Then I'd have to confess the drives were used by ZoL. Anyway I am reassured about SMR, if not about WD's competence. We really should keep my problem off this thread.
 

Z300M

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Sep 9, 2011
Messages
881
Not sure what you mean, but non of the 3 6TB EFAX drives would complete the resilver. the 10TB EFAX(non-smr) completed in normal time, so did the Toshiba N300 6TB drive.

Patterns on the EFAX 6TB was that it started out fast, then after about 70%, it would get slower and slower, adding to the completion esitmate (Started at 3+ hours, died when it said 3+ days). It went to less then 1MB/s close to when in failed and retried.

I will have to keep better track of everything the next time one of the 6TB EFAX drives needs to resilver.
My Seagate 8TB SMR drives have resilvered in about four days -- slow but without problems. Perhaps it's a WD problem rather than an SMR problem.
 

kherr

Junior Member
Joined
May 19, 2020
Messages
17
I used to be 100% WD / HGST ..... not anymore ....... they are on my BAN list. I just bought 12 8TB Exos drives even though WD 8TB's are CMR. Since Seagate doesn't even have SMR NAS rated drives, you don't need a scorecard or read the fine print to see what your buying.

Fool me once ..... shame on you .......... Fool my twice shame on me.

WD ...... just say NO !!
 

c77dk

Member
Joined
Nov 27, 2019
Messages
107
If you have any WD RED SMR - open an RMA case and they'll replace with CMR without problems - have 4x 6TB with UPS scheduled to arrive tomorrow (modelnumber says EFRX). Just pretty annoying having to replace all those drives and (this part they could do a lot better) pay for shipment to WD.

Regarding the warranty I'll return with more info when the drives arrive. First glimpse with the one serial shown on RMA status page doesn't look good, but might just be a placeholder of sorts - otherwise they're trying to go for 6 months warranty - which is way under the original 3 years (my SMRs weren't a year yet)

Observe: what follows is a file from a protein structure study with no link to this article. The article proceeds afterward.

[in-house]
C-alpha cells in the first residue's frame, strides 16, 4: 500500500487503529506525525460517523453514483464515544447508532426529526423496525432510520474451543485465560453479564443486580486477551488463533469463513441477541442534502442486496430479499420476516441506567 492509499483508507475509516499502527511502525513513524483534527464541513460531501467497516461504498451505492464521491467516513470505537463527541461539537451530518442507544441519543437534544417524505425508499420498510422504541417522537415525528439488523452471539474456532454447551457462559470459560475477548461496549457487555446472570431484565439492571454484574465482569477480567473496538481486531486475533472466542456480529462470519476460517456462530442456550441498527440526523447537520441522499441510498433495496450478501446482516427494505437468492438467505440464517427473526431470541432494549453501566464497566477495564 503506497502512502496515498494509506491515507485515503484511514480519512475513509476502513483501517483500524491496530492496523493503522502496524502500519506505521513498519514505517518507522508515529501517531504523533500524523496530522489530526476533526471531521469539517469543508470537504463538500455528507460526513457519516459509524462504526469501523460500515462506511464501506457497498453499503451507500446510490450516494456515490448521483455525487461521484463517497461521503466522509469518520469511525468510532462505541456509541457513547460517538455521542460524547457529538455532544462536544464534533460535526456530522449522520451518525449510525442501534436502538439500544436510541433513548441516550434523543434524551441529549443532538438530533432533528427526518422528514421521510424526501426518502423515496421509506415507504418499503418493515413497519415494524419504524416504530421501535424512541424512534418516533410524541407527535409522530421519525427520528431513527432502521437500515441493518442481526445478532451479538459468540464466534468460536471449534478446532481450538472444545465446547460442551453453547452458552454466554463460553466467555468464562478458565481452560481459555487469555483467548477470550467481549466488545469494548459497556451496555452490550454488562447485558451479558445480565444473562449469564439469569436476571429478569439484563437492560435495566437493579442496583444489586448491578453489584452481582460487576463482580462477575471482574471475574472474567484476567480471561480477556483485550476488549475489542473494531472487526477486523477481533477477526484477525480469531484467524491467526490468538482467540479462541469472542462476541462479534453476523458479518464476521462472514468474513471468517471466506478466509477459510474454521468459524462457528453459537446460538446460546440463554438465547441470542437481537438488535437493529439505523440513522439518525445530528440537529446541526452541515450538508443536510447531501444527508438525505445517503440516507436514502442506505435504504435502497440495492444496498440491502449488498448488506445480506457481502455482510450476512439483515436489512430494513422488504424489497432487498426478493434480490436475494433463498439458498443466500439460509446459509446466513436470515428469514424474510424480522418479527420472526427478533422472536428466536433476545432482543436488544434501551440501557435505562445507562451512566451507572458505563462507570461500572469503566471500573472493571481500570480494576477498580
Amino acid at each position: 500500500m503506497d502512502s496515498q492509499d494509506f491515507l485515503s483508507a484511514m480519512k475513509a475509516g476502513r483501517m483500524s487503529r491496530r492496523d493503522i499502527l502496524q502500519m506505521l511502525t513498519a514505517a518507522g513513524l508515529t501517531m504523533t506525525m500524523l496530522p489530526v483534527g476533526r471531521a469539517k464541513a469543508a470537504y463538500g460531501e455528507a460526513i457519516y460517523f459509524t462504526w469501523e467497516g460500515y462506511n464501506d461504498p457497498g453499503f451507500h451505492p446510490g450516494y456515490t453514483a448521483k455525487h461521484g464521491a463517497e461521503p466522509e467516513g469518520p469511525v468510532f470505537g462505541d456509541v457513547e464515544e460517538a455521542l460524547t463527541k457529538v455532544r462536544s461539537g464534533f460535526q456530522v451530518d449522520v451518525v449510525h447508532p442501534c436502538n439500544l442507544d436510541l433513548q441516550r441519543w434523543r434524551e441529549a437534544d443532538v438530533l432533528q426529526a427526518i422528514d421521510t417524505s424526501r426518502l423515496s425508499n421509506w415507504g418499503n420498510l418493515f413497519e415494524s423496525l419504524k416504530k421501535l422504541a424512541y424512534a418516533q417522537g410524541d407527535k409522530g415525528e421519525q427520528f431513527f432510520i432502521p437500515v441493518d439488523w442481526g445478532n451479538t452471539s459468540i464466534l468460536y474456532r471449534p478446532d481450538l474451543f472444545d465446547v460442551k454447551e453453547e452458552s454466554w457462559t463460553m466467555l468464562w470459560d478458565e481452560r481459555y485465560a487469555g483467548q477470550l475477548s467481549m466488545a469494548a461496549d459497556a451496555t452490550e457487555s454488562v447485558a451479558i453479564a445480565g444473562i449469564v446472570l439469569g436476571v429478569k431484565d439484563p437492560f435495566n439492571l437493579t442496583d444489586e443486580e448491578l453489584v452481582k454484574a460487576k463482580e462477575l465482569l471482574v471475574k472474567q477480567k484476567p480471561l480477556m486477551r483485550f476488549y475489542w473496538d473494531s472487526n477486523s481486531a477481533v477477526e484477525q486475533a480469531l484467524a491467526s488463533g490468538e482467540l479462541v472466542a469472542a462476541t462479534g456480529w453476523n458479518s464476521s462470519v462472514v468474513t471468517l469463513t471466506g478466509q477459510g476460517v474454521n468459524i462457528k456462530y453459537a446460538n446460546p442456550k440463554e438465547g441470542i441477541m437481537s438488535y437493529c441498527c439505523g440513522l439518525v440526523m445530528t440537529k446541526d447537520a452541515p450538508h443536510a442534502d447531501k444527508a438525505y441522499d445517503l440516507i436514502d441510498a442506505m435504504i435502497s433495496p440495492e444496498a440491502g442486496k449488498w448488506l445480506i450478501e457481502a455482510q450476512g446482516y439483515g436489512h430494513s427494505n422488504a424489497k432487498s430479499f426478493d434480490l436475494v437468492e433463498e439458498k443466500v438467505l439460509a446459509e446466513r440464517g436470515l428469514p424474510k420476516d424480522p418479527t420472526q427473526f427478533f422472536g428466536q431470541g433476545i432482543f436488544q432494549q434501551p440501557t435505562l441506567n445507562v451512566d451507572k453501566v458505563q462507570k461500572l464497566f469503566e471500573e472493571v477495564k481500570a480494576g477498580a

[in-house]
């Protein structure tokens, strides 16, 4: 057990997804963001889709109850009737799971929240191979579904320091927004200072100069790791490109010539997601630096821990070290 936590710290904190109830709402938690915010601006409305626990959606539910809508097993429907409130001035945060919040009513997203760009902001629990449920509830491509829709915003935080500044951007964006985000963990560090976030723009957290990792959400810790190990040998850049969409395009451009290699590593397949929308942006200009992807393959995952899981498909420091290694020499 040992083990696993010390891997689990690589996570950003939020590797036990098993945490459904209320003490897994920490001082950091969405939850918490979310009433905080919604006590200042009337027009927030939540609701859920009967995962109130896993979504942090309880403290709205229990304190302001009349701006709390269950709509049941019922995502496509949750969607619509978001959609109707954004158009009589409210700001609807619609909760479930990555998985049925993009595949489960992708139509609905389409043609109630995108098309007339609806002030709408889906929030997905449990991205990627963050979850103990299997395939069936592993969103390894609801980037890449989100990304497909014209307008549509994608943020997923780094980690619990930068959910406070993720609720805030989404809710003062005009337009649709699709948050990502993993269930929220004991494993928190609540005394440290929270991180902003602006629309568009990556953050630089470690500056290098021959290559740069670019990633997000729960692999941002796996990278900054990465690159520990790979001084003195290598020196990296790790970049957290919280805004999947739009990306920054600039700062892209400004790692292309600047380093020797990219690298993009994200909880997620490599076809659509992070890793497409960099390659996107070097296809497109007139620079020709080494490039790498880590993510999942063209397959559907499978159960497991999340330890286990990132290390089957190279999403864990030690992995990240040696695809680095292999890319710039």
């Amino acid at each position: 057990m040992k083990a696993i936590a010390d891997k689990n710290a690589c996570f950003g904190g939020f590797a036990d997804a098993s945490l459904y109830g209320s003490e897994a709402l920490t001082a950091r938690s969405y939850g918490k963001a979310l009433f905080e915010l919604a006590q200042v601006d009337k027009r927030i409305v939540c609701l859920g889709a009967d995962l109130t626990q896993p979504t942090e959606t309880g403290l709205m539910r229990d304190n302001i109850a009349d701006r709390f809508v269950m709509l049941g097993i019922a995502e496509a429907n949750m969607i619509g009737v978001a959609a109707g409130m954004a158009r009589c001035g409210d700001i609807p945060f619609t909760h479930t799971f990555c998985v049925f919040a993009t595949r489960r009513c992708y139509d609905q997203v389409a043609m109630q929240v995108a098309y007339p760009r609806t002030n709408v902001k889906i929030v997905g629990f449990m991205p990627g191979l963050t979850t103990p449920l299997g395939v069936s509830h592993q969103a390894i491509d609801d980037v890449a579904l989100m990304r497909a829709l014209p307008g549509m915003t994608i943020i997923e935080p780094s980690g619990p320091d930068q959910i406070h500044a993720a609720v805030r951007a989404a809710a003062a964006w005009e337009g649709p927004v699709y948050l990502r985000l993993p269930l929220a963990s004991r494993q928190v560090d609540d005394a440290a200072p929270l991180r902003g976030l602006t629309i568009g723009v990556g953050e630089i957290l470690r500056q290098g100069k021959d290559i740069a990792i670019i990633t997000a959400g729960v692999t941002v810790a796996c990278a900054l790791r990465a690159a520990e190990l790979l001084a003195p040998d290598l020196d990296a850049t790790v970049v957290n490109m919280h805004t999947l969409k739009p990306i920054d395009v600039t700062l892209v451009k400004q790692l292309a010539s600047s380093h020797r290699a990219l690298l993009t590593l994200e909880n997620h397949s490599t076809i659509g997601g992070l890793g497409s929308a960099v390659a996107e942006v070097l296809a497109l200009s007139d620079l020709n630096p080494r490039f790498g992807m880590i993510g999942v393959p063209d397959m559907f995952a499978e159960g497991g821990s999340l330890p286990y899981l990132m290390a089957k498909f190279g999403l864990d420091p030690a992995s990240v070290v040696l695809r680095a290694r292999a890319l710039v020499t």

joeschmuck

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otherwise they're trying to go for 6 months warranty - which is way under the original 3 years (my SMRs weren't a year yet)
That isn't normal practice for WD, typically when you RMA a drive they honor the original drive warranty period (the date your original drives would have expired). Hopefully when your drives are in your hands you could verify the warranty, if it's not what you expect then contact WD again and express your issue.
 

Constantin

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With all the stuff that WD has done to marginalize it’s users this year re NAS drives, ie
  • Swapping DMSMR for CMR drives in their Red “NAS” line ( despite their own employees publicly acknowledged DMSMR drives as being fundamentally unsuitable for NAS applications).
  • Trying to mislead concerned customers calling in about drive malfunctions in NAS/DAS, claiming that the underlying drive technology was "proprietary information", covered by NDA, and so on
  • Not acknowledging the CMR/DMSMR switch until multiple prominent web sites raised the alarm (even withholding the information from their B2B customers like iXsystems)
  • Only providing CMR replacement drives if the customer contacts them on the phone, at their convenience
  • Etc.
I have little to no faith that WD will do anything close to ethical by its user community unless it’s court-ordered, ideally with potential jail sentences for the entire c-suite if further non-compliance is detected.

An ambitious DA could likely convince a jury that the managers at WD committed a crime by misrepresenting what they were selling as NAS suitable when it wasn’t, isn’t, and never will be (one reason to keep selling Red DMSMR drives is to put up a defense against that possibility, by pretending that the market accepts DMSMR drives for NAS applications).